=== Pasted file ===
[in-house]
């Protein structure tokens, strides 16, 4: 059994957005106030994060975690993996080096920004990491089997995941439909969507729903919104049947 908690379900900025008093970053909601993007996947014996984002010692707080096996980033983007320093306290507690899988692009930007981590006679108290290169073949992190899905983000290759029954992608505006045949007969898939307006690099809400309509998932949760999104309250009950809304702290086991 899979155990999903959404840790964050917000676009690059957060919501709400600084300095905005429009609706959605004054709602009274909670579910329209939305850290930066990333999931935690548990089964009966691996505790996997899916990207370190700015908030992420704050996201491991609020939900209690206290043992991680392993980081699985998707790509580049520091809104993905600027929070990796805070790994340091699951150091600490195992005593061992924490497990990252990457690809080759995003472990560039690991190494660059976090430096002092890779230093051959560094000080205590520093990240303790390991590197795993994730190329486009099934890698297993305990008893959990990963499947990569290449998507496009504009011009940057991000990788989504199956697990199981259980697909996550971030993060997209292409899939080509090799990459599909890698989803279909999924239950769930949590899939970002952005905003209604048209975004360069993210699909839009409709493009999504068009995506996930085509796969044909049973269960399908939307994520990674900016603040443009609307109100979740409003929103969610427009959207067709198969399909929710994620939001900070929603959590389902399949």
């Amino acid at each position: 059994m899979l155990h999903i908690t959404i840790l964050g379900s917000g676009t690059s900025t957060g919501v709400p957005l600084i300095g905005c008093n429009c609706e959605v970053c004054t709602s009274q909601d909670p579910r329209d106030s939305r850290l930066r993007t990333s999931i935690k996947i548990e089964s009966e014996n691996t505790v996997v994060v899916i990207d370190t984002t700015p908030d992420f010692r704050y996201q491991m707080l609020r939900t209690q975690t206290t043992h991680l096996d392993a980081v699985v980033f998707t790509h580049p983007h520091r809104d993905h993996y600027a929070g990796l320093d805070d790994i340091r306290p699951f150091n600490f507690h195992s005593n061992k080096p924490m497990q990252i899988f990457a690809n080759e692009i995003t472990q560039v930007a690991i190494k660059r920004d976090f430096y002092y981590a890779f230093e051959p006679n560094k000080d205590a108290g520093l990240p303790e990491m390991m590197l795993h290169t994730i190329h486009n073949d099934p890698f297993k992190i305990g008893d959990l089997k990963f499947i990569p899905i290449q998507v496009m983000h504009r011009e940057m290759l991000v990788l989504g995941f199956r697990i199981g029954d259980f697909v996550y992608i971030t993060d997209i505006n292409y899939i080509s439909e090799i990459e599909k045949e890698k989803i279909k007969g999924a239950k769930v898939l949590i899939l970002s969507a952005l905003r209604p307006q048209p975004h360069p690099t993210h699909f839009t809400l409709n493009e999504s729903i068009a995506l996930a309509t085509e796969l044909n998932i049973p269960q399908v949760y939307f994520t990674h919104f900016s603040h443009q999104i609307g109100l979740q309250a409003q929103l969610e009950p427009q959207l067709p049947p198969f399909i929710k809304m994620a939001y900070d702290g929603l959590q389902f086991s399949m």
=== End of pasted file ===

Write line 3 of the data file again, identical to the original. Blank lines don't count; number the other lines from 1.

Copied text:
């Amino acid at each position: 059994m899979l155990h999903i908690t959404i840790l964050g379900s917000g676009t690059s900025t957060g919501v709400p957005l600084i300095g905005c008093n429009c609706e959605v970053c004054t709602s009274q909601d909670p579910r329209d106030s939305r850290l930066r993007t990333s999931i935690k996947i548990e089964s009966e014996n691996t505790v996997v994060v899916i990207d370190t984002t700015p908030d992420f010692r704050y996201q491991m707080l609020r939900t209690q975690t206290t043992h991680l096996d392993a980081v699985v980033f998707t790509h580049p983007h520091r809104d993905h993996y600027a929070g990796l320093d805070d790994i340091r306290p699951f150091n600490f507690h195992s005593n061992k080096p924490m497990q990252i899988f990457a690809n080759e692009i995003t472990q560039v930007a690991i190494k660059r920004d976090f430096y002092y981590a890779f230093e051959p006679n560094k000080d205590a108290g520093l990240p303790e990491m390991m590197l795993h290169t994730i190329h486009n073949d099934p890698f297993k992190i305990g008893d959990l089997k990963f499947i990569p899905i290449q998507v496009m983000h504009r011009e940057m290759l991000v990788l989504g995941f199956r697990i199981g029954d259980f697909v996550y992608i971030t993060d997209i505006n292409y899939i080509s439909e090799i990459e599909k045949e890698k989803i279909k007969g999924a239950k769930v898939l949590i899939l970002s969507a952005l905003r209604p307006q048209p975004h360069p690099t993210h699909f839009t809400l409709n493009e999504s729903i068009a995506l996930a309509t085509e796969l044909n998932i049973p269960q399908v949760y939307f994520t990674h919104f900016s603040h443009q999104i609307g109100l979740q309250a409003q929103l969610e009950p427009q959207l067709p049947p198969f399909i929710k809304m994620a939001y900070d702290g929603l959590q389902f086991s399949m």